Avoiding embarrassing blunders: why it pays to proofread
Admittedly, the so-called ‘Grammar Police’ can be rather irritating at times – and that’s coming from a copywriter. Especially when you’re rushing out the door, typing a quick text to let your friend know you’ll be there in 10. So what if you said ‘their’ instead of ‘there’? Does it really matter? Perhaps not so much when you’re just messaging your pals, but when it comes to business we certainly think it does…
The reality is that words hold a lot of power. In fact, just one wrong letter can make all the difference to the meaning or context of a sentence. Take ‘not’ and ‘now’ for example – there’s a whole world of difference between ‘My internet connection is not working’ and ‘My internet connection is now working’. And we wouldn’t think twice about taking medicine from a bottle that reads, ‘Take one capsule before bed’ – but ‘Take one capsule before ded’ would be an entirely different story.
Of course, mistakes do happen – and generally they don’t lead to a life or death situation. Most people can be forgiven for a few errors in a 30-page internal document and it won’t really matter, but on an advert or website, or anything which is aimed at your customers? Not so much.
When it comes to customer facing work, there really isn’t much margin for error, and extra care should always be taken – ultimately, it’s your business that’s on the line. After all, if you can’t get basic spelling and punctuation correct, then what else might you be getting wrong? Mistakes don’t instil a great deal of confidence in customers, which is crucial if you want them to part with their hard-earned cash. Would you buy a new fragrance from a company that fails to notice a mix-up between ‘colon’ and ‘cologne’? Probably not.
NOT SUCH A ‘GENIOUS’ IDEA
Instilling confidence in your customers is vital, but if you’re running a business then you have to consider the financial implications of making a mistake as well. You don’t want to have to reprint thousands of posters, flyers or whatever else it may be, just because of sloppy proofreading.
Imagine the dismay when H&M mass produced t-shirts featuring this famous Thomas Edison quote, only to realise a typo had slipped through the net. To add insult to injury, the misspelled word was ‘genius’, which begs the question – how did no one in the marketing or production teams spot a rogue o nestled in between the i and the u? Just think how much it would have cost to reprint all of those t-shirts. No doubt the team at H&M were feeling more than a little red faced following this rather public debacle. Which leads us onto our next point…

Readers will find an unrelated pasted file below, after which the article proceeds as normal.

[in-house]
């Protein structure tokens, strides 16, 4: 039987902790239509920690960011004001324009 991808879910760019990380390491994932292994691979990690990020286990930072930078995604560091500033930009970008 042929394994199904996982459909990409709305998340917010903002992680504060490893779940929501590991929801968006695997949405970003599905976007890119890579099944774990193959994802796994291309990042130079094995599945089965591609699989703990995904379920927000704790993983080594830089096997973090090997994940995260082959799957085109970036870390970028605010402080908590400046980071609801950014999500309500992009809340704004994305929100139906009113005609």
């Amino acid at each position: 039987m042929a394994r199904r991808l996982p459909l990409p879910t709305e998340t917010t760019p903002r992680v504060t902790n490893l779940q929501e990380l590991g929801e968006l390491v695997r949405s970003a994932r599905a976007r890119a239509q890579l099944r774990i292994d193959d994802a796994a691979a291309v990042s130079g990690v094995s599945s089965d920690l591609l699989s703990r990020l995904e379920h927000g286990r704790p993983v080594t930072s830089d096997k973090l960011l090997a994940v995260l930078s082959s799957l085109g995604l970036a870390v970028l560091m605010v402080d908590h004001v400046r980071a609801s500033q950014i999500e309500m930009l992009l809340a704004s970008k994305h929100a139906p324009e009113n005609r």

Mistakes are not only costly, but also embarrassing – no one likes to be wrong, least of all big companies. Proofreading is crucial, as even a single misplaced, or missing, letter can throw off your entire campaign – yet again demonstrating the powerful impact that words can have.
Where once you might have got away with just being the butt of a few jokes in the office, your mistake is now far more likely to end up on the internet for all to see, as the H&M situation shows. In fact, a quick Google search will bring up a plethora of poor spelling or punctuation examples – such as the infamous case of McDonald’s, which rather unfortunately omitted a ‘g’ when advertising its Bacon and Cheese Angus Burger. We’ll leave you to work that one out…
NO, SHE DID NOT ‘LOOSE’ THE GAME
Words that sound the same, but are spelt differently – otherwise known as homophones – can also prove to be a bit of a minefield. The ‘bare’ did not scare you to death – though in fairness, unexpected nudity can sometimes be a little alarming! But we reckon a bear would give you somewhat more of a fright. On a similar note, we often see lose and loose used incorrectly. Although not strictly a homophone, this one seems to be a source of frequent confusion. They did not ‘loose’ the game, and Bertie did not have a ‘lose’ tooth. But when you lose a lot of weight, then yes – your clothes do become loose!